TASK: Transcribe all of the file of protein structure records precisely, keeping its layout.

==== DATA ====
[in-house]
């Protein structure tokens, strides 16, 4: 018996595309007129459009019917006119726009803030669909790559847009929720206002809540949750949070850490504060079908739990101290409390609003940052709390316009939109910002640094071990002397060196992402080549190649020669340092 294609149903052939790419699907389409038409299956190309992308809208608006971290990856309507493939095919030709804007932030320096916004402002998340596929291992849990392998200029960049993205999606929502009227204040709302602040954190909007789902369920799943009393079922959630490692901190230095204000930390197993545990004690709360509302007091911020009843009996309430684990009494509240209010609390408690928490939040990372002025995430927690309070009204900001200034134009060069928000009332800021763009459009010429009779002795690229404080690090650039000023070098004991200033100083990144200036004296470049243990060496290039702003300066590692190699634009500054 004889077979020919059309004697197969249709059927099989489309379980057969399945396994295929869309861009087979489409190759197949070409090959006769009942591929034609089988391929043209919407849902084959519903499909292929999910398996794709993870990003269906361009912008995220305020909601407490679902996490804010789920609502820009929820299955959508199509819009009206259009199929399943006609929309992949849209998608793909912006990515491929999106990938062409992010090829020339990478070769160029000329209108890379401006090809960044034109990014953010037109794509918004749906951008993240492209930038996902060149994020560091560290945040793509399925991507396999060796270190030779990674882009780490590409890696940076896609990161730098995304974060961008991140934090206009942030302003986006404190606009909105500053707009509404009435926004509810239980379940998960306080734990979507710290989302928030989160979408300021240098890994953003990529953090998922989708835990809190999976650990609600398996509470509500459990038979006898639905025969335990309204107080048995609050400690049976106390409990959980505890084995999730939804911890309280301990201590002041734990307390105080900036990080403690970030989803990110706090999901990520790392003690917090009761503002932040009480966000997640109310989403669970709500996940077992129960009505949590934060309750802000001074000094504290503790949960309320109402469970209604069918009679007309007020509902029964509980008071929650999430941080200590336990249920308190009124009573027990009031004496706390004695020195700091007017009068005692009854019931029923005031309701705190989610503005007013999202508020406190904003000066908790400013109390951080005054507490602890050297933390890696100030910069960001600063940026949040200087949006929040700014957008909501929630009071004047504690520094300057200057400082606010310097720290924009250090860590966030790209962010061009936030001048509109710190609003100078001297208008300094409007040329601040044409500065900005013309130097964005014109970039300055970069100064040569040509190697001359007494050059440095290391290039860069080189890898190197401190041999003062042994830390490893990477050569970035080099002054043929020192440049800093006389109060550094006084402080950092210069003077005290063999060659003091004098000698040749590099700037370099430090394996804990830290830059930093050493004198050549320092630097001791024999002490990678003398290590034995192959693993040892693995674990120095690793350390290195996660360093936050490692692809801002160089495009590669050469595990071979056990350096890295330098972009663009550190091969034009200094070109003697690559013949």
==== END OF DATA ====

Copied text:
[in-house]
């Protein structure tokens, strides 16, 4: 018996595309007129459009019917006119726009803030669909790559847009929720206002809540949750949070850490504060079908739990101290409390609003940052709390316009939109910002640094071990002397060196992402080549190649020669340092 294609149903052939790419699907389409038409299956190309992308809208608006971290990856309507493939095919030709804007932030320096916004402002998340596929291992849990392998200029960049993205999606929502009227204040709302602040954190909007789902369920799943009393079922959630490692901190230095204000930390197993545990004690709360509302007091911020009843009996309430684990009494509240209010609390408690928490939040990372002025995430927690309070009204900001200034134009060069928000009332800021763009459009010429009779002795690229404080690090650039000023070098004991200033100083990144200036004296470049243990060496290039702003300066590692190699634009500054 004889077979020919059309004697197969249709059927099989489309379980057969399945396994295929869309861009087979489409190759197949070409090959006769009942591929034609089988391929043209919407849902084959519903499909292929999910398996794709993870990003269906361009912008995220305020909601407490679902996490804010789920609502820009929820299955959508199509819009009206259009199929399943006609929309992949849209998608793909912006990515491929999106990938062409992010090829020339990478070769160029000329209108890379401006090809960044034109990014953010037109794509918004749906951008993240492209930038996902060149994020560091560290945040793509399925991507396999060796270190030779990674882009780490590409890696940076896609990161730098995304974060961008991140934090206009942030302003986006404190606009909105500053707009509404009435926004509810239980379940998960306080734990979507710290989302928030989160979408300021240098890994953003990529953090998922989708835990809190999976650990609600398996509470509500459990038979006898639905025969335990309204107080048995609050400690049976106390409990959980505890084995999730939804911890309280301990201590002041734990307390105080900036990080403690970030989803990110706090999901990520790392003690917090009761503002932040009480966000997640109310989403669970709500996940077992129960009505949590934060309750802000001074000094504290503790949960309320109402469970209604069918009679007309007020509902029964509980008071929650999430941080200590336990249920308190009124009573027990009031004496706390004695020195700091007017009068005692009854019931029923005031309701705190989610503005007013999202508020406190904003000066908790400013109390951080005054507490602890050297933390890696100030910069960001600063940026949040200087949006929040700014957008909501929630009071004047504690520094300057200057400082606010310097720290924009250090860590966030790209962010061009936030001048509109710190609003100078001297208008300094409007040329601040044409500065900005013309130097964005014109970039300055970069100064040569040509190697001359007494050059440095290391290039860069080189890898190197401190041999003062042994830390490893990477050569970035080099002054043929020192440049800093006389109060550094006084402080950092210069003077005290063999060659003091004098000698040749590099700037370099430090394996804990830290830059930093050493004198050549320092630097001791024999002490990678003398290590034995192959693993040892693995674990120095690793350390290195996660360093936050490692692809801002160089495009590669050469595990071979056990350096890295330098972009663009550190091969034009200094070109003697690559013949």